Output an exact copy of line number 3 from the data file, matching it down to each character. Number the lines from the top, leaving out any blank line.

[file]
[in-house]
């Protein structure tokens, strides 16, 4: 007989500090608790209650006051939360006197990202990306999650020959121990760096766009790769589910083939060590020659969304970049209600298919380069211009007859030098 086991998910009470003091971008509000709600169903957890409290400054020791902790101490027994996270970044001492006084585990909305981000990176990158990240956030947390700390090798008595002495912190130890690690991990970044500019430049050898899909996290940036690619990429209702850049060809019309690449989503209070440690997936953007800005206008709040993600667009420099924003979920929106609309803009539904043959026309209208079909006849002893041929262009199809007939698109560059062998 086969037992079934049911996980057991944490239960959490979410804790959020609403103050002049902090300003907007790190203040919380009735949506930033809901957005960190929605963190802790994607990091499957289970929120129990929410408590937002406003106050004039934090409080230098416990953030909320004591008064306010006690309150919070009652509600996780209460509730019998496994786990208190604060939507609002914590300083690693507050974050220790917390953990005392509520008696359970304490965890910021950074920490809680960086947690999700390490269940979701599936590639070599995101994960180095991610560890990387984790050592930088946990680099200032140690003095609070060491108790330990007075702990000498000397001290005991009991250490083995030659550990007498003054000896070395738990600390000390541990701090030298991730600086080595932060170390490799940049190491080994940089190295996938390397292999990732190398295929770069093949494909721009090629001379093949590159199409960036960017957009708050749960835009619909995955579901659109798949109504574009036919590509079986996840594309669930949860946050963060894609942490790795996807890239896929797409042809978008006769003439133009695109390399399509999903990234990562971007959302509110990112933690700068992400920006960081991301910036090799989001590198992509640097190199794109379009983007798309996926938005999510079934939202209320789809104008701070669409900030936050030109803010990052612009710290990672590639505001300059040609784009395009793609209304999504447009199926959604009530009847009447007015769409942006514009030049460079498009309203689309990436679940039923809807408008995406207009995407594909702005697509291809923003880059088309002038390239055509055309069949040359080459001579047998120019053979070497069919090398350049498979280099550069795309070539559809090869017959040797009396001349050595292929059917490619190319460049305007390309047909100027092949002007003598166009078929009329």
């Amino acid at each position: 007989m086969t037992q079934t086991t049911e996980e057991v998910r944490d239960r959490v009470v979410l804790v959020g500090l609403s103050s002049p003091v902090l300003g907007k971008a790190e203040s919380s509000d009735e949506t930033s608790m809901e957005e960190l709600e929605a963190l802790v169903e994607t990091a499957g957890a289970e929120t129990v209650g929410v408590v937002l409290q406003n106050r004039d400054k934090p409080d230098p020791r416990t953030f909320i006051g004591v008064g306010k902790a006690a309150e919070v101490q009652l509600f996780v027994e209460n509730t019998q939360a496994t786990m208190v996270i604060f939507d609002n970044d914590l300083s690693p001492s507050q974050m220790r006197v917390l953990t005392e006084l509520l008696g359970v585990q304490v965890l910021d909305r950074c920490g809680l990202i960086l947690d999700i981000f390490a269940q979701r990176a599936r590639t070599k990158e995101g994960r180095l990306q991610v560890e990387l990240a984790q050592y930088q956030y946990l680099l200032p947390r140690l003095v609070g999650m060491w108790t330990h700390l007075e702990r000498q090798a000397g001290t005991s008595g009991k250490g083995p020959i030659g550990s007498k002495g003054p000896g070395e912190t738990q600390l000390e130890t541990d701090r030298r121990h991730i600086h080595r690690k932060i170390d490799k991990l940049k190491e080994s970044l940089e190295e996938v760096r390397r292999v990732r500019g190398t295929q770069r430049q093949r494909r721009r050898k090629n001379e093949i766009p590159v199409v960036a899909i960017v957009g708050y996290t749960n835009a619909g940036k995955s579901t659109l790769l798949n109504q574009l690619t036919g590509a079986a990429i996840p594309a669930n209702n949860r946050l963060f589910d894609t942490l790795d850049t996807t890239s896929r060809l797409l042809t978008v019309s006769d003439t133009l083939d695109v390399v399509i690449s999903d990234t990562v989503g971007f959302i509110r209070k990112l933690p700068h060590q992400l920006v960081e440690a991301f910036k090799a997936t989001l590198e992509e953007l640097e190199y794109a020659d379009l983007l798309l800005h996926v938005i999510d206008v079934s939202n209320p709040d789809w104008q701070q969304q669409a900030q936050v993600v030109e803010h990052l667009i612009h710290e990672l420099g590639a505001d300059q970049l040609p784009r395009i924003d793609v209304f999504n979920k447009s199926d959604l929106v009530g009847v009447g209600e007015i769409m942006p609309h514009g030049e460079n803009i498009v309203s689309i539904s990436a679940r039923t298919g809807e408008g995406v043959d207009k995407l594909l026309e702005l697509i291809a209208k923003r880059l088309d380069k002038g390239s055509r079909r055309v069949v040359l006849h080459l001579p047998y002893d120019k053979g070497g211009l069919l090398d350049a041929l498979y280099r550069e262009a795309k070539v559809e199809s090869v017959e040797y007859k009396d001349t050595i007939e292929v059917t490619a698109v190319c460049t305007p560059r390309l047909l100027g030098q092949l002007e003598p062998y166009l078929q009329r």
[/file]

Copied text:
């Amino acid at each position: 007989m086969t037992q079934t086991t049911e996980e057991v998910r944490d239960r959490v009470v979410l804790v959020g500090l609403s103050s002049p003091v902090l300003g907007k971008a790190e203040s919380s509000d009735e949506t930033s608790m809901e957005e960190l709600e929605a963190l802790v169903e994607t990091a499957g957890a289970e929120t129990v209650g929410v408590v937002l409290q406003n106050r004039d400054k934090p409080d230098p020791r416990t953030f909320i006051g004591v008064g306010k902790a006690a309150e919070v101490q009652l509600f996780v027994e209460n509730t019998q939360a496994t786990m208190v996270i604060f939507d609002n970044d914590l300083s690693p001492s507050q974050m220790r006197v917390l953990t005392e006084l509520l008696g359970v585990q304490v965890l910021d909305r950074c920490g809680l990202i960086l947690d999700i981000f390490a269940q979701r990176a599936r590639t070599k990158e995101g994960r180095l990306q991610v560890e990387l990240a984790q050592y930088q956030y946990l680099l200032p947390r140690l003095v609070g999650m060491w108790t330990h700390l007075e702990r000498q090798a000397g001290t005991s008595g009991k250490g083995p020959i030659g550990s007498k002495g003054p000896g070395e912190t738990q600390l000390e130890t541990d701090r030298r121990h991730i600086h080595r690690k932060i170390d490799k991990l940049k190491e080994s970044l940089e190295e996938v760096r390397r292999v990732r500019g190398t295929q770069r430049q093949r494909r721009r050898k090629n001379e093949i766009p590159v199409v960036a899909i960017v957009g708050y996290t749960n835009a619909g940036k995955s579901t659109l790769l798949n109504q574009l690619t036919g590509a079986a990429i996840p594309a669930n209702n949860r946050l963060f589910d894609t942490l790795d850049t996807t890239s896929r060809l797409l042809t978008v019309s006769d003439t133009l083939d695109v390399v399509i690449s999903d990234t990562v989503g971007f959302i509110r209070k990112l933690p700068h060590q992400l920006v960081e440690a991301f910036k090799a997936t989001l590198e992509e953007l640097e190199y794109a020659d379009l983007l798309l800005h996926v938005i999510d206008v079934s939202n209320p709040d789809w104008q701070q969304q669409a900030q936050v993600v030109e803010h990052l667009i612009h710290e990672l420099g590639a505001d300059q970049l040609p784009r395009i924003d793609v209304f999504n979920k447009s199926d959604l929106v009530g009847v009447g209600e007015i769409m942006p609309h514009g030049e460079n803009i498009v309203s689309i539904s990436a679940r039923t298919g809807e408008g995406v043959d207009k995407l594909l026309e702005l697509i291809a209208k923003r880059l088309d380069k002038g390239s055509r079909r055309v069949v040359l006849h080459l001579p047998y002893d120019k053979g070497g211009l069919l090398d350049a041929l498979y280099r550069e262009a795309k070539v559809e199809s090869v017959e040797y007859k009396d001349t050595i007939e292929v059917t490619a698109v190319c460049t305007p560059r390309l047909l100027g030098q092949l002007e003598p062998y166009l078929q009329r």